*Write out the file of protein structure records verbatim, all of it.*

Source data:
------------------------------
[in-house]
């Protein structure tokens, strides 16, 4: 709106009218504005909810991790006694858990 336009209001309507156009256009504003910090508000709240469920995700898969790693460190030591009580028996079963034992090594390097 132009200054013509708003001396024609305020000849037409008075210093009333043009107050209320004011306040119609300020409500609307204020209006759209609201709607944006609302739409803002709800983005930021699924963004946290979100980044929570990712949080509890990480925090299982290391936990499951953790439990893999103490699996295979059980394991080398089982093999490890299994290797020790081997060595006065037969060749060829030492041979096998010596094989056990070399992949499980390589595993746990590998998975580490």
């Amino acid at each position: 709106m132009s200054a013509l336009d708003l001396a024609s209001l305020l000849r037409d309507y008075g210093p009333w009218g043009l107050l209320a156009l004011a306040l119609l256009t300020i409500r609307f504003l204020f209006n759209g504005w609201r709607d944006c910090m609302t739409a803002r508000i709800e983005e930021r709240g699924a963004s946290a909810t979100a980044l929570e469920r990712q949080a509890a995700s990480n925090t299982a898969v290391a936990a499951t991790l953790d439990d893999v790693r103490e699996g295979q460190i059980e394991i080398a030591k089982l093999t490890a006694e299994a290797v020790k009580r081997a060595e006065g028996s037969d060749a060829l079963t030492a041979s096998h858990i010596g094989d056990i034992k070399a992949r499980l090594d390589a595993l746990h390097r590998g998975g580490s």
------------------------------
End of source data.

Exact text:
[in-house]
């Protein structure tokens, strides 16, 4: 709106009218504005909810991790006694858990 336009209001309507156009256009504003910090508000709240469920995700898969790693460190030591009580028996079963034992090594390097 132009200054013509708003001396024609305020000849037409008075210093009333043009107050209320004011306040119609300020409500609307204020209006759209609201709607944006609302739409803002709800983005930021699924963004946290979100980044929570990712949080509890990480925090299982290391936990499951953790439990893999103490699996295979059980394991080398089982093999490890299994290797020790081997060595006065037969060749060829030492041979096998010596094989056990070399992949499980390589595993746990590998998975580490």
């Amino acid at each position: 709106m132009s200054a013509l336009d708003l001396a024609s209001l305020l000849r037409d309507y008075g210093p009333w009218g043009l107050l209320a156009l004011a306040l119609l256009t300020i409500r609307f504003l204020f209006n759209g504005w609201r709607d944006c910090m609302t739409a803002r508000i709800e983005e930021r709240g699924a963004s946290a909810t979100a980044l929570e469920r990712q949080a509890a995700s990480n925090t299982a898969v290391a936990a499951t991790l953790d439990d893999v790693r103490e699996g295979q460190i059980e394991i080398a030591k089982l093999t490890a006694e299994a290797v020790k009580r081997a060595e006065g028996s037969d060749a060829l079963t030492a041979s096998h858990i010596g094989d056990i034992k070399a992949r499980l090594d390589a595993l746990h390097r590998g998975g580490s």